Unpacking at home, there was the Spotmatic, a Pentax MX, an Olympus Trip, various Canon Sureshot models, filters, some mildewed cases, a lightmeter but apparently no lenses. There was a lot of scrunched up newspaper left at the bottom, I felt around to find a final lump, this was the ‘kit’ lens from the Spotmatic, the 55m 1.8 Takumar, my first Tak 🙂 This was the first thing to be used (after cleaning), a famous if not uncommon lens with lovely bokeh. The whole box thing of course had the joy of discovery that I remember from Christmas stockings!

    Everything needed restoration work, I haven’t invested in the batteries yet for the Canon compacts. The Spotmatic has the common sticky mirror return and needs light seals, the Trip aperture/shutter is stuck, again a well documented problem I will tackle. The MX has a corroded battery cover from leaking cells. Someone has tried to fix this with a hammer leaving the baseplate with a mass of dents. I just unscrewed the baseplate, cleaned out the leaking cells, applied new batteries and replaced the baseplate. The MX is mechanical of course but the meter now works. Lightseals also required. I already had a 50mm 1.7 M lens.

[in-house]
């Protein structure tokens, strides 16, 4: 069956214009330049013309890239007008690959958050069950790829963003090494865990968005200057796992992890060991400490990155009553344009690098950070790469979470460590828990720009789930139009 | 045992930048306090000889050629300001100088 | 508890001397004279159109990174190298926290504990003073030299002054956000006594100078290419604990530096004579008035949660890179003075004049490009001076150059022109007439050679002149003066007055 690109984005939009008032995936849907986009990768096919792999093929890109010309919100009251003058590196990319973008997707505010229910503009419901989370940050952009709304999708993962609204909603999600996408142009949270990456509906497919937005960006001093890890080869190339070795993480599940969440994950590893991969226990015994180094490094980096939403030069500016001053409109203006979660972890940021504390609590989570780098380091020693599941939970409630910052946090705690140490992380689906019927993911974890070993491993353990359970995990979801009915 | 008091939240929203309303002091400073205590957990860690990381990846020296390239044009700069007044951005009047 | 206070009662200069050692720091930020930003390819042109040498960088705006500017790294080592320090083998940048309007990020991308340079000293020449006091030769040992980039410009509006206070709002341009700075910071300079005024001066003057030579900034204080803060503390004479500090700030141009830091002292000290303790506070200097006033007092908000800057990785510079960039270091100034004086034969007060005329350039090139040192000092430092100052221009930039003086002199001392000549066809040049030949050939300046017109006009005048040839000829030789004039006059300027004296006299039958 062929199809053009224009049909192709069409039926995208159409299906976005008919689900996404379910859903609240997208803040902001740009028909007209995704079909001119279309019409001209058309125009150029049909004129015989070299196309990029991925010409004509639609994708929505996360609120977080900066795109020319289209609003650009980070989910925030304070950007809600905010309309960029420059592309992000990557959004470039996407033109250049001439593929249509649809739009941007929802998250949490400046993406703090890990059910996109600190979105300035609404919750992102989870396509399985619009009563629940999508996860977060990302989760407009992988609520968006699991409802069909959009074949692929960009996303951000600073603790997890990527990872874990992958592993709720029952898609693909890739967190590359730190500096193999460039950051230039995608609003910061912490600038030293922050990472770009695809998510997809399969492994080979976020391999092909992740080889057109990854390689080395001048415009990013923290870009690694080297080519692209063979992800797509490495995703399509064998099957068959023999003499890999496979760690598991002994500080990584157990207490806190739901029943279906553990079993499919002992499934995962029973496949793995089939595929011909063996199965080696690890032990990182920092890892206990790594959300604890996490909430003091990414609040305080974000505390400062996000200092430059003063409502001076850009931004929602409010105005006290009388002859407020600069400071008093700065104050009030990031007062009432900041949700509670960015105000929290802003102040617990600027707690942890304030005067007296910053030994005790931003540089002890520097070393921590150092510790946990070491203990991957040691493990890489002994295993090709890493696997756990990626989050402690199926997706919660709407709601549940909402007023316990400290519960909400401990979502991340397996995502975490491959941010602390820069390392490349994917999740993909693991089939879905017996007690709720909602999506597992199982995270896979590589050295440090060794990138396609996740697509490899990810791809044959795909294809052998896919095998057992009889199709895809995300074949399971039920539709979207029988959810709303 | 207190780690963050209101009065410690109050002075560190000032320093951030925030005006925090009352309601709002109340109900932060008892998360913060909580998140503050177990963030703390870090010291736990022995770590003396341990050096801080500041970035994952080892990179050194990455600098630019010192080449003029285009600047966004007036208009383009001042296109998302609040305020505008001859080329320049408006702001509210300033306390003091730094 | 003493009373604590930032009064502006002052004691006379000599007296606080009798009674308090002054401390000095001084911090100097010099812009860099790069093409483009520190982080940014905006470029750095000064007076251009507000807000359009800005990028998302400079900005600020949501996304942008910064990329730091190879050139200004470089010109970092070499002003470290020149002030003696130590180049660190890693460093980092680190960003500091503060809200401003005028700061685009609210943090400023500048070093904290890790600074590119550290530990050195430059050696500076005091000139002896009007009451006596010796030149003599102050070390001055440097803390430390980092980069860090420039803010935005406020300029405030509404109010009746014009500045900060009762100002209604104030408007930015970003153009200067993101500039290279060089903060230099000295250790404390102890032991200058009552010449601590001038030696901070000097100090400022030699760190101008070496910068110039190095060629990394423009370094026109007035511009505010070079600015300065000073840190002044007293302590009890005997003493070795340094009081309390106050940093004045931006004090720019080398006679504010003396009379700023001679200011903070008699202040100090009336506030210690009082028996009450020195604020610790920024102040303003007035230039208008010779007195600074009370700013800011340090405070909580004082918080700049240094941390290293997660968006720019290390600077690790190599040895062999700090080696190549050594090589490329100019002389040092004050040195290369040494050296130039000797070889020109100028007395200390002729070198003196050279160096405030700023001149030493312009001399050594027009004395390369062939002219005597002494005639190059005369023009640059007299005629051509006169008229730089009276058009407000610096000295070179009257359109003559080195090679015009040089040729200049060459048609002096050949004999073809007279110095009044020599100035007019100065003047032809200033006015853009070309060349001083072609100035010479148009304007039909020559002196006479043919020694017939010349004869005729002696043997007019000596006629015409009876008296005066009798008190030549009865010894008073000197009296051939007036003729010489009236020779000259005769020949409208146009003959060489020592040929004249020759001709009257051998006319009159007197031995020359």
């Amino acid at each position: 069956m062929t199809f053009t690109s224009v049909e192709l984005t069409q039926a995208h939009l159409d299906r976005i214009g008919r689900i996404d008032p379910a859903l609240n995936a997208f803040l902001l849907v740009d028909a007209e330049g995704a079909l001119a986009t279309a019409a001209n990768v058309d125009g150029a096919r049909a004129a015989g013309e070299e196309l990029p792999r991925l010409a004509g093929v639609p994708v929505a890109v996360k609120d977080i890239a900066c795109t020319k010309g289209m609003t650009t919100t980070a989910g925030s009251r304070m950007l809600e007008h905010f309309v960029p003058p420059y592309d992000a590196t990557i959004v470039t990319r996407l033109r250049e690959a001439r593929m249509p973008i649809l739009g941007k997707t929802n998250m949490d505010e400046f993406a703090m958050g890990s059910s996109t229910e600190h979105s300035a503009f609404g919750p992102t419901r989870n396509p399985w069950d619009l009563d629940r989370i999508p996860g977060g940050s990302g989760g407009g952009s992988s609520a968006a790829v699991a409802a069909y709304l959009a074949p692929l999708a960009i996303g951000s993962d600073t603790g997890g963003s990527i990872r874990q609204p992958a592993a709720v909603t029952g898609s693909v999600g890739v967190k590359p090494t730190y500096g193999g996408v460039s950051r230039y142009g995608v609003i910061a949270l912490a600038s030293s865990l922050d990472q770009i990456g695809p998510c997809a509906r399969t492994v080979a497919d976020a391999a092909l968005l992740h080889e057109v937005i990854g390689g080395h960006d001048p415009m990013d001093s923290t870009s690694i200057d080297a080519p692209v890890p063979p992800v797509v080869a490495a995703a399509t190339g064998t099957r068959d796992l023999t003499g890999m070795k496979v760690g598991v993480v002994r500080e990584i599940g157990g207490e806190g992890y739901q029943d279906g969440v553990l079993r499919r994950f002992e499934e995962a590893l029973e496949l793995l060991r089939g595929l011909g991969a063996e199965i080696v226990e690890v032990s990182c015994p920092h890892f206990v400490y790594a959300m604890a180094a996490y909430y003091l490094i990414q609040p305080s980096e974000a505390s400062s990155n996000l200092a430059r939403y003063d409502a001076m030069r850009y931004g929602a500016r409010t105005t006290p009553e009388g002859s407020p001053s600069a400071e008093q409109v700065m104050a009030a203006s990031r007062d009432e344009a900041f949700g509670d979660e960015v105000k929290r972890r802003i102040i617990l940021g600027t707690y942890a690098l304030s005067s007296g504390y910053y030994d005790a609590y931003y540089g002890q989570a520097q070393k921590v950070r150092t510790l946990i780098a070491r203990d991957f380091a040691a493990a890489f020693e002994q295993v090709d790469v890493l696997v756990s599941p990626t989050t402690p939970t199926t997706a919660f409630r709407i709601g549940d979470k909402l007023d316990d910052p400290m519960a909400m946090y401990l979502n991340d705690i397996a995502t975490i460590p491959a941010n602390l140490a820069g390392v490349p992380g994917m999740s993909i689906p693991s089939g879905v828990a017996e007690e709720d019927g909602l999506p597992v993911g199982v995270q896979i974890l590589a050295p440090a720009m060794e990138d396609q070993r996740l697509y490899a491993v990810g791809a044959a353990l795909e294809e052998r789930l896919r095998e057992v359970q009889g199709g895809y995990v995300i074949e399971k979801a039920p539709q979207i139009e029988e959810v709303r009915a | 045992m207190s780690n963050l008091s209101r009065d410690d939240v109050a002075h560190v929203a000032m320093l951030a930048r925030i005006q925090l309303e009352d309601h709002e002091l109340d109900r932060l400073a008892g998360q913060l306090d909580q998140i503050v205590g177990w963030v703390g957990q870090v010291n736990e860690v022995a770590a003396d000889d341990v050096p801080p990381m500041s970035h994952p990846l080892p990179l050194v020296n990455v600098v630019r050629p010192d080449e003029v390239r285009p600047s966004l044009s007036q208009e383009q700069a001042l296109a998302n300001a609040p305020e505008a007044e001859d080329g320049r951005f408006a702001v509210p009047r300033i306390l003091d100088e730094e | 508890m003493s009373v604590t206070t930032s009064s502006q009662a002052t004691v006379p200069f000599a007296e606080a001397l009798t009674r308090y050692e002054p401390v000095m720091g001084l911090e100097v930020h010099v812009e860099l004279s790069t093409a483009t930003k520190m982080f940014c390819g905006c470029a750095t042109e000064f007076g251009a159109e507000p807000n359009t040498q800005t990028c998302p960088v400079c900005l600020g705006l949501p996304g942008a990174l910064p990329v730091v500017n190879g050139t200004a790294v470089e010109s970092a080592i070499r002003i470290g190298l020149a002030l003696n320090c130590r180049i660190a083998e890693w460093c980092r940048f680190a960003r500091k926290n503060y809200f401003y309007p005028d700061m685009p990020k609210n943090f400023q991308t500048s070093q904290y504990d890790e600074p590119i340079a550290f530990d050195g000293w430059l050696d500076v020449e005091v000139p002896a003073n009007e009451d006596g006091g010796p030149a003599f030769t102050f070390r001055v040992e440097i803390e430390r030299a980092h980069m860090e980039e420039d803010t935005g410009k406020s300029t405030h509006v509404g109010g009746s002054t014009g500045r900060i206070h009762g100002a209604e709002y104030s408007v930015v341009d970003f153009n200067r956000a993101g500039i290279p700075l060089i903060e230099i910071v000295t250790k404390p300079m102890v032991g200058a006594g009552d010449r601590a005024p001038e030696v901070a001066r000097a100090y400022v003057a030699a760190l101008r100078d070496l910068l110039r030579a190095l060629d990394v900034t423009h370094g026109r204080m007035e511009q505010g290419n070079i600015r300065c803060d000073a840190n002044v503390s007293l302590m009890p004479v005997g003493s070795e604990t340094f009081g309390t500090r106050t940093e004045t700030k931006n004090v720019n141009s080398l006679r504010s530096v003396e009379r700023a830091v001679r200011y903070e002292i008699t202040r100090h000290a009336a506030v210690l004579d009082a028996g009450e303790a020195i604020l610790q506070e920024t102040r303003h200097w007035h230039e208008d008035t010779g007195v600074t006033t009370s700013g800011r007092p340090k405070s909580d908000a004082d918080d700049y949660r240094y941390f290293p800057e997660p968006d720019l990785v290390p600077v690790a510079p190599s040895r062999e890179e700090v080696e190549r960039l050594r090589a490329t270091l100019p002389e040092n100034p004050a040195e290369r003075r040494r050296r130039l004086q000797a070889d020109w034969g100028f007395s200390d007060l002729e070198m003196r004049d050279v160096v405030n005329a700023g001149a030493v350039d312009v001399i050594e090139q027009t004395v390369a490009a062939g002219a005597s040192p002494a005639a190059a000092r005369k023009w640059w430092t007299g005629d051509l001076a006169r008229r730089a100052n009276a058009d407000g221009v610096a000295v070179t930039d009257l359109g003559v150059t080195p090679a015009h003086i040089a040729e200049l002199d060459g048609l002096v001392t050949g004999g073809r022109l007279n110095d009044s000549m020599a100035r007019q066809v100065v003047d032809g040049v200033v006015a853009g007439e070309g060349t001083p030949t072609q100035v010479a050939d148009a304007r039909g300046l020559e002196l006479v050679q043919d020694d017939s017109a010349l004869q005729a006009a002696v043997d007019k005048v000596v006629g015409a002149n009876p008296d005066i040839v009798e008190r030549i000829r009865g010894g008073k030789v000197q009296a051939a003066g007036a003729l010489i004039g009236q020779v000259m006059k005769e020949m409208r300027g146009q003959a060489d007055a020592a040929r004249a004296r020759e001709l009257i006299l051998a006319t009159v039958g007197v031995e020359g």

When I started collecting vintage lenses, there were 35mm 2.4 M42 Flektagons on eBay for around £30, that seemed a lot and I didn’t appreciate the quality, I sure regret that now – but we can’t win them all 🙂

    1. Thanks Richard, sounds like a proper treasure trove!

      Strange there weren’t more lenses, especially none for the MX. I’m a big fan of Takumars and the 55/1.8 (or near identical 55/2) are lovely lenses, like you say, I’ve had probably half a dozen over the last decade in different versions.

      If we could travel back in time ten years, there would be dozens of different lenses and cameras we could buy for peanuts on eBay and now sell for ridiculously over-hyped prices.

      That said, the Flektogon is a special lenses in my eyes, and a good one is probably worth £100 in the big scheme of things. For anything less than it’s a great buy for anyone wanting a fairly fast 35mm vintage lens.

      1. Thanks Dan, I think the reason for the lack of other lenses in my ‘haul’ was that all the cameras had some kind of fault so the lenses were probably sold off years ago. The Takumar 55 1.8 was externally grubby and at first glance had fungus on the front element, but some gentle cleaning with lens cleaner cleared the muck that was on the front surface, under was decent glass. I already had a 50 M 1.7, so the MX was not left without an appropriate lens.

      2. Those two are absolute classic “standard” lenses, and equally wonderful. You don’t really need anything else for those respective bodies.